Opening Session

Tokyo International Literary Festival 2016



Date :
Mar. 2 (Wed.)
Time :
18:30(Doors Open: 18:00)
Venue :
ACADEMYHILLS TOWER HALL
Address :
6-10-1 Roppongi, Minato-ku
Admission Fee :
Free
Registration :
Required (300 seats)
Cast :
Part 1 : Elizabeth Alexander, Poetry Slam
Part 2: Yiyun Li, Mitsuyo Kakuta, Masatsugu Ono
 Part 3: Seth Fried, Kanako Nishi, Hikaru Fujii

Part 1
We Are Only Noise; We Connect Through Words
―― Appearance by Renowned US Poet and Poetry Readings by International Poetry Scholars

When literature and poetry connect across borders, race, time and space

Best-selling US poet Elizabeth Alexander, who rose to global fame with her reading of Praise Song for the Day at President Obama’s inauguration, makes her first appearance in Japan. There will also be a poetry performance by poetry scholars from Japan, the US, and Korea allowing you to experience the weaving together of different cultures through poetry.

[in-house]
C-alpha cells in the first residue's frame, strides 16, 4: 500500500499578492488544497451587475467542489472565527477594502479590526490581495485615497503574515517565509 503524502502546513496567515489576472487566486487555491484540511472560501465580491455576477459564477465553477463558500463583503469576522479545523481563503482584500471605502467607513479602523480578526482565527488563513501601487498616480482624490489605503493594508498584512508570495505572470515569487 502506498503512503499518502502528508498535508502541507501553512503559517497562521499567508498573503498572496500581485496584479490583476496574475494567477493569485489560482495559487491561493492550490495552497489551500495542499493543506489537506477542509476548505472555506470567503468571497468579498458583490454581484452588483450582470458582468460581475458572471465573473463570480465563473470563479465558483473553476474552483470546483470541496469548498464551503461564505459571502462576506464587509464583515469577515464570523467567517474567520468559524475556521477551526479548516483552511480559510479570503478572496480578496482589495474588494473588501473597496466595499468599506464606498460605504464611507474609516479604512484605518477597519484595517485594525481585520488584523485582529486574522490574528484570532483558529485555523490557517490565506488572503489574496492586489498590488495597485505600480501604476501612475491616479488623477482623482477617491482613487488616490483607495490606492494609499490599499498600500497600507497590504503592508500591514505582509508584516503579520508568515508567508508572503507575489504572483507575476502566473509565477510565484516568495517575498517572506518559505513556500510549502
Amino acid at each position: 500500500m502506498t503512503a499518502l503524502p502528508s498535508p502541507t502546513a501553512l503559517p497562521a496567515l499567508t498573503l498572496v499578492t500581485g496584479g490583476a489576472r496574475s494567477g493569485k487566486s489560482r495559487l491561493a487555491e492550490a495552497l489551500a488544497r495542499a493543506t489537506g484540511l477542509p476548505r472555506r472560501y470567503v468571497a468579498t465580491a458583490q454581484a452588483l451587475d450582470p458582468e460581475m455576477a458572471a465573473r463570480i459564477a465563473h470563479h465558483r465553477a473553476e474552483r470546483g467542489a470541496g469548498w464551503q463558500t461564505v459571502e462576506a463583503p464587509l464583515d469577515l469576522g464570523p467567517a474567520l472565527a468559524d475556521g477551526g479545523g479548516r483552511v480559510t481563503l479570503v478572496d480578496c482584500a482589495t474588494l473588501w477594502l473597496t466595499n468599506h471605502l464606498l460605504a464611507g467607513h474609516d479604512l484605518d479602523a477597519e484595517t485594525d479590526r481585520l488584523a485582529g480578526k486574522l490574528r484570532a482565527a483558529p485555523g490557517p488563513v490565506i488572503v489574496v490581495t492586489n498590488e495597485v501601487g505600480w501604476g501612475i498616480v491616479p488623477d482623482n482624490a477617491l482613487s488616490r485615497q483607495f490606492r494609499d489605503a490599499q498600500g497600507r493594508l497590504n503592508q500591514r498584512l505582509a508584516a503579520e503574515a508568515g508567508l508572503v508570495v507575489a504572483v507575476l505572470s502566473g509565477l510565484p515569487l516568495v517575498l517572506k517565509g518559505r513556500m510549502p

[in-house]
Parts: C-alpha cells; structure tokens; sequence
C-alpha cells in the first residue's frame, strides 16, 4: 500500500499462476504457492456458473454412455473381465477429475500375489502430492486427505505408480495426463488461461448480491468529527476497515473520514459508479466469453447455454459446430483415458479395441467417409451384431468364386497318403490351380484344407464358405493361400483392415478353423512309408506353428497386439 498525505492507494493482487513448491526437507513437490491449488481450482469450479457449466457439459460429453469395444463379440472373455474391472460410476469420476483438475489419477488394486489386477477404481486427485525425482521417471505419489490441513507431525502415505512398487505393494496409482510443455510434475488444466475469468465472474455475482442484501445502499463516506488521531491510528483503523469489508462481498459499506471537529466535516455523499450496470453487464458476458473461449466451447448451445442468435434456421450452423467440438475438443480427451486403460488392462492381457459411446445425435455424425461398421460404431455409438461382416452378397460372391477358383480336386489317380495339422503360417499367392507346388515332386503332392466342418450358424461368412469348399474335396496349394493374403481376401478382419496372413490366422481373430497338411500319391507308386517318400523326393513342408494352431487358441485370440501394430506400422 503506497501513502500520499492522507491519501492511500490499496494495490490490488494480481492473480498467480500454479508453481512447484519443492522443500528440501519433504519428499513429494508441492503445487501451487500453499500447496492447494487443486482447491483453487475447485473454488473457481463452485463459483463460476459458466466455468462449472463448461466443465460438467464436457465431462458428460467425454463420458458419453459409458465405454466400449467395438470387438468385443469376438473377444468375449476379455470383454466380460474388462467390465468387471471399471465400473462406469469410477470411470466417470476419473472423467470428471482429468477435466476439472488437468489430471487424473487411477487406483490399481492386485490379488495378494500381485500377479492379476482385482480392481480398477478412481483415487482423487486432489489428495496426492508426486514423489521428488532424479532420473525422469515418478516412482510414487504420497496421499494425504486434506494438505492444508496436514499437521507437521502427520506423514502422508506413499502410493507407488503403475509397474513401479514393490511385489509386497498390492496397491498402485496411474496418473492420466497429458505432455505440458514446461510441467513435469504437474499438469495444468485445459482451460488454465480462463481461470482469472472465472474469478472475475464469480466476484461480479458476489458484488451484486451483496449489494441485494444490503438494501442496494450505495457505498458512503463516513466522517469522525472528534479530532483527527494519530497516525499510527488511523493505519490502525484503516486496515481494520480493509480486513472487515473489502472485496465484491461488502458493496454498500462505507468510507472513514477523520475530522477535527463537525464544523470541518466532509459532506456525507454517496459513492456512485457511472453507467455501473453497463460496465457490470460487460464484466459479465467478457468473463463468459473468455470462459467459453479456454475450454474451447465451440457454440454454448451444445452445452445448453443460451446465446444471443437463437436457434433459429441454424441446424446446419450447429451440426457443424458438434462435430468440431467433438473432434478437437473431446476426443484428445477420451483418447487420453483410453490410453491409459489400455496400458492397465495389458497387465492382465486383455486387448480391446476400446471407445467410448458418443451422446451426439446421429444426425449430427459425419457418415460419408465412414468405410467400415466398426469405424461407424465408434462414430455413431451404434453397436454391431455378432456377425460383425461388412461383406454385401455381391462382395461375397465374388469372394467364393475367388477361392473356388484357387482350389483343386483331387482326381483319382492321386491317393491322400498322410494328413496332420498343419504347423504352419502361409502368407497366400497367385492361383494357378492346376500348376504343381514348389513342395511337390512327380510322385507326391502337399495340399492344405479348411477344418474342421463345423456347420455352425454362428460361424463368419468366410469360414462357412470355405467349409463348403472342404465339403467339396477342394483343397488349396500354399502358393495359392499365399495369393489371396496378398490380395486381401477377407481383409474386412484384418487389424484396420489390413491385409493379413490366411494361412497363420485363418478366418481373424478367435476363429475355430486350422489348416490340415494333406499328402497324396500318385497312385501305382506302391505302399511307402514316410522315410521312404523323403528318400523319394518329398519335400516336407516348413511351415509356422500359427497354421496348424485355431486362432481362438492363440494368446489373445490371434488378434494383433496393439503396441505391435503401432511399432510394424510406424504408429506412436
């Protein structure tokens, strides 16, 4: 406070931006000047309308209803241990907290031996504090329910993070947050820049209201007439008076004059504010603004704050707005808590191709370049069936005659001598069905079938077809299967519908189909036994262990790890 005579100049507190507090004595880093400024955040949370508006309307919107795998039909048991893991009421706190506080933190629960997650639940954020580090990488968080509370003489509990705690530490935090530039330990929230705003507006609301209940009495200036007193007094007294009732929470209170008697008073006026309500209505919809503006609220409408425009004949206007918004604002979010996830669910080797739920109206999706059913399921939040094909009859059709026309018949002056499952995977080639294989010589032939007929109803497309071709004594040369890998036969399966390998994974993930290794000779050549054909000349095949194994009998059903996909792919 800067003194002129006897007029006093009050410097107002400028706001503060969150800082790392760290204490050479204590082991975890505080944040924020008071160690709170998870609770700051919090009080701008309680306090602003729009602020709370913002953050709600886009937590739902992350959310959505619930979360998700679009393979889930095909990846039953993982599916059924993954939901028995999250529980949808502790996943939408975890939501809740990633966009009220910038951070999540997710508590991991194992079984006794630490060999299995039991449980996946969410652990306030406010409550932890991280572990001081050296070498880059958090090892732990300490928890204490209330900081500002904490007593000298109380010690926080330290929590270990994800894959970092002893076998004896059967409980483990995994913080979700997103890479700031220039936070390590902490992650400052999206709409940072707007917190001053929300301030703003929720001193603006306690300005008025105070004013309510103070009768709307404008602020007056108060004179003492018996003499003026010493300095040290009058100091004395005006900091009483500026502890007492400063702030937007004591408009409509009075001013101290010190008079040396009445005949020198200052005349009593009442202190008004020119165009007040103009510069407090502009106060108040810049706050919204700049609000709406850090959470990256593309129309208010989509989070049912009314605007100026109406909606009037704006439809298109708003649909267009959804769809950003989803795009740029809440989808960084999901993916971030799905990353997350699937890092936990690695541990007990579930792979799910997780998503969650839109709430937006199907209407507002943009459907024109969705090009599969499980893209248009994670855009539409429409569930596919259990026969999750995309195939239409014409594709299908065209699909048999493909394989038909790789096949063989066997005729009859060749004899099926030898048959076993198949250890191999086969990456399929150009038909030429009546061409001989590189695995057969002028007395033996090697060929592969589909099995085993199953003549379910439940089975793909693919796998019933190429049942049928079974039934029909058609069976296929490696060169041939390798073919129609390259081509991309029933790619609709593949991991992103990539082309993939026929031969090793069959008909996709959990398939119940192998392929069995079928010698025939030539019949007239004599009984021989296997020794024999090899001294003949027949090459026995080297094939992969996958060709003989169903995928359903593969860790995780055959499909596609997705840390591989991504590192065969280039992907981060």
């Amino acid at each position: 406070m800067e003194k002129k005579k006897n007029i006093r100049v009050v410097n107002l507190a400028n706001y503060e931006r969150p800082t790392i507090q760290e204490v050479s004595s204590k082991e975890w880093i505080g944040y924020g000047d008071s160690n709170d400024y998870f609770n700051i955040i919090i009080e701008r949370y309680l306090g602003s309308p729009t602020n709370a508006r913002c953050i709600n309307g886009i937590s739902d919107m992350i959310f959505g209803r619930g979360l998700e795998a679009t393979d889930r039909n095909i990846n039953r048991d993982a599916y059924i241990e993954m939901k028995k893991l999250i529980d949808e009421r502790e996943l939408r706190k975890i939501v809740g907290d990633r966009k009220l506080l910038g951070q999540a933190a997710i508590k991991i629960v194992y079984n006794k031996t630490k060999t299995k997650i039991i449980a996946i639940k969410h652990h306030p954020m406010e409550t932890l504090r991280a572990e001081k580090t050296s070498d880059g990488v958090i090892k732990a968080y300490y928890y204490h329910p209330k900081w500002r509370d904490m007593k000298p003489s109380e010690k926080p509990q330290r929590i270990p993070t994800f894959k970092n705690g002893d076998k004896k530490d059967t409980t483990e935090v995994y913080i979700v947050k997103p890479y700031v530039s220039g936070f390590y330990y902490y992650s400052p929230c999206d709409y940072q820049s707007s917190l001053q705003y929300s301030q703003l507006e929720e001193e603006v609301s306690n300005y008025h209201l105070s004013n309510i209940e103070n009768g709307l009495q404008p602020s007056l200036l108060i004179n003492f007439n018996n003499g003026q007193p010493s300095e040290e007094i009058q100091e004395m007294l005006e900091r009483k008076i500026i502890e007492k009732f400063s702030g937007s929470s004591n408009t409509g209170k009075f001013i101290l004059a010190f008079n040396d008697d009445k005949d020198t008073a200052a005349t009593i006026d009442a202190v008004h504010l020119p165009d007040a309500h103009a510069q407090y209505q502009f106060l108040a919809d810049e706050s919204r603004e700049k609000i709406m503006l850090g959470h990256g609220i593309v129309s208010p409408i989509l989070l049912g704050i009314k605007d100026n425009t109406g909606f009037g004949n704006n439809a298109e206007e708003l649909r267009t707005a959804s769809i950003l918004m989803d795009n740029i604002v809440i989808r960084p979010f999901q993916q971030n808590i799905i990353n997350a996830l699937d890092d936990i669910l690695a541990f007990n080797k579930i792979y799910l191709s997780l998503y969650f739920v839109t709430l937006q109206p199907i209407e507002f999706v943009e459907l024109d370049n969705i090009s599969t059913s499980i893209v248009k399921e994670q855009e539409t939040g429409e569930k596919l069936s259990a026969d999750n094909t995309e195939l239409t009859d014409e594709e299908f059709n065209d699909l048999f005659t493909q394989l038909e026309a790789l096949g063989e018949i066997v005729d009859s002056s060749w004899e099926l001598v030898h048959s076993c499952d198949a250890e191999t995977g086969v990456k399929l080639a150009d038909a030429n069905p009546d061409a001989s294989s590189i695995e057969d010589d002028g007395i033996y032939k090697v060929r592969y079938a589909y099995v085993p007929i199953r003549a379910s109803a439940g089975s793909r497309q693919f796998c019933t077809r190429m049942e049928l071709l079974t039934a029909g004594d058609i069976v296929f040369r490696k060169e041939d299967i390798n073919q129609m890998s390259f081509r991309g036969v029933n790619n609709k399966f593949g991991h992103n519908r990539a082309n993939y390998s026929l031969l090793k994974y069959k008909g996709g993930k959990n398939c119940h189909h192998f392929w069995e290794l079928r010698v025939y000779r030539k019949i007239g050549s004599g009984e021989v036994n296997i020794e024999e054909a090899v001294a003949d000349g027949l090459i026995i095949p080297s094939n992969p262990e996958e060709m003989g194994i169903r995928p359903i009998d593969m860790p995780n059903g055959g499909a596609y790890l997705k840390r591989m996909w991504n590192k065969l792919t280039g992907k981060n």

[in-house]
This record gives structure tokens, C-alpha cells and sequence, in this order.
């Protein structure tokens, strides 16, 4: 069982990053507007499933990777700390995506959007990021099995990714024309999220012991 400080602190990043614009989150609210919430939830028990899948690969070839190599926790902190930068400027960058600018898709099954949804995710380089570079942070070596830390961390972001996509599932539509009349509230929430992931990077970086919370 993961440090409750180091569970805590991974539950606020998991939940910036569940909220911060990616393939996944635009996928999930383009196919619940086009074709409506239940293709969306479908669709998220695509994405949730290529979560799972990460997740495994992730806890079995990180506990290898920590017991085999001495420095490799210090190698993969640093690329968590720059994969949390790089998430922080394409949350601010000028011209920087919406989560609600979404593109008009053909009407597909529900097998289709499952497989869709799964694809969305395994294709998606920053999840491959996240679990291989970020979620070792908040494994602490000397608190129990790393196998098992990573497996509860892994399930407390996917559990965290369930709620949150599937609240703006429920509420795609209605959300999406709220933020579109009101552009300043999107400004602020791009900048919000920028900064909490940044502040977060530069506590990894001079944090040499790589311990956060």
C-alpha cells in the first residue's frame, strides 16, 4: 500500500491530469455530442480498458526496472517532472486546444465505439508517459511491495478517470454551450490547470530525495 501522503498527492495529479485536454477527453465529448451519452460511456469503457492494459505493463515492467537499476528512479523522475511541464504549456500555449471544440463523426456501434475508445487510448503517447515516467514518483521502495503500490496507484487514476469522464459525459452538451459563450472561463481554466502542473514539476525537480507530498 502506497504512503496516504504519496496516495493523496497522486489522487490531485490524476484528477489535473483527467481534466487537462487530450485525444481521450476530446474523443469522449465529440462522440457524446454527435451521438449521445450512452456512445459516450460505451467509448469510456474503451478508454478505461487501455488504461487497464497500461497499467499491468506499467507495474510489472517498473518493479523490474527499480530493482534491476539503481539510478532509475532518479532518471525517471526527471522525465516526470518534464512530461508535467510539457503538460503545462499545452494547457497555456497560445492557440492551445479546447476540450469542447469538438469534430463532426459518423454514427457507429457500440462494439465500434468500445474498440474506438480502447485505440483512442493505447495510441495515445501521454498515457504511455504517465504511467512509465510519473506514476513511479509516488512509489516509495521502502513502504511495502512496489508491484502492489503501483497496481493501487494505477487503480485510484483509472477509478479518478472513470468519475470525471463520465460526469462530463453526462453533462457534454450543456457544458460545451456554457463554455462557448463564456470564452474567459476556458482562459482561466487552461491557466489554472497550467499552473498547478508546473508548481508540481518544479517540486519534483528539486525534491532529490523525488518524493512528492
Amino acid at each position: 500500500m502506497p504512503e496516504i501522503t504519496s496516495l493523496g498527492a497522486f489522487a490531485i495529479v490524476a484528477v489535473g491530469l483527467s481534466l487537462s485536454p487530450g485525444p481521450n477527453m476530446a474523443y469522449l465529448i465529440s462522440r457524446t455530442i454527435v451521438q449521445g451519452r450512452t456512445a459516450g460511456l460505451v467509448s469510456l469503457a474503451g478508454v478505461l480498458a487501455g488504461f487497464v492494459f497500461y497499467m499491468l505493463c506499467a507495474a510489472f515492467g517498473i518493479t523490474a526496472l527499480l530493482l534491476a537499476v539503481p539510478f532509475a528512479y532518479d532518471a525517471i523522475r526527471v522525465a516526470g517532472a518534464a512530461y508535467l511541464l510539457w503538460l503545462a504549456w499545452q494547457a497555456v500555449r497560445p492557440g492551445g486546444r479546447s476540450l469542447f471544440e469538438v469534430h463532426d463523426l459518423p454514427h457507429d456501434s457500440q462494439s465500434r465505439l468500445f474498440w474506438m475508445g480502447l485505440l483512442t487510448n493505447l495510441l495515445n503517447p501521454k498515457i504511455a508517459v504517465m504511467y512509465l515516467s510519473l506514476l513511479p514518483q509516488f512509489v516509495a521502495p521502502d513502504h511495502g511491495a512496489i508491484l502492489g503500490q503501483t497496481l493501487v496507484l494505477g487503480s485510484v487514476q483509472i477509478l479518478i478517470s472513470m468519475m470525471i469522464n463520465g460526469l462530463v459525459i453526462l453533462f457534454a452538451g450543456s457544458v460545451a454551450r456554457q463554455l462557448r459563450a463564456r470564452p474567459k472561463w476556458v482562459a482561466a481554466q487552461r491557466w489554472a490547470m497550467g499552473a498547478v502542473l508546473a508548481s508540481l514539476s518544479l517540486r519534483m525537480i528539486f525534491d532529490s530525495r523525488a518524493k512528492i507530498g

Part 2
The Further Away, The Closer
――Stories Born Apart From Us, Stories Born Within

The spinning of stories traversing borders and words

Yiyun Li travelled all the way from her home country of China to the US, where she began writing novels in English. Mitsuyo Kakuta, in her writings, captures the pent loneliness of immediate life. Traversing borders and words, these two writers will come together to discuss the feelings of unfamiliarity and affinity that they feel when expressing themselves in their works and talk about where their stories emanate from. Kakuta, as a great fan of Li’s works, looks forward to delving into the secrets of her literature. The session will be moderated by writer Masatsugu Ono, well-versed in world literature.

Part 3
The Power of the Unusual
――What Only Fiction Can Convey

Why are we drawn to stories of the unusual?

Seth Fried seamlessly shifts between reality and fantasy in his writing. In 2011 and 2013, he won the Pushcart Prize, awarded to the best short stories, and is a leading writer in the new wave of American literature. His unique, plausible stories are filled with a sense of wit and realism. Writer Kanako Nishii, known for her depictions of the humor and melancholy in everyday life, will explore the appeal of Fried’s world. The moderator for this session is Hikaru Fujii, the Japanese translator of Fried’s works. What kind of future will these 3, hailing from the US and Japan, and sharing the same generation, predict for literature?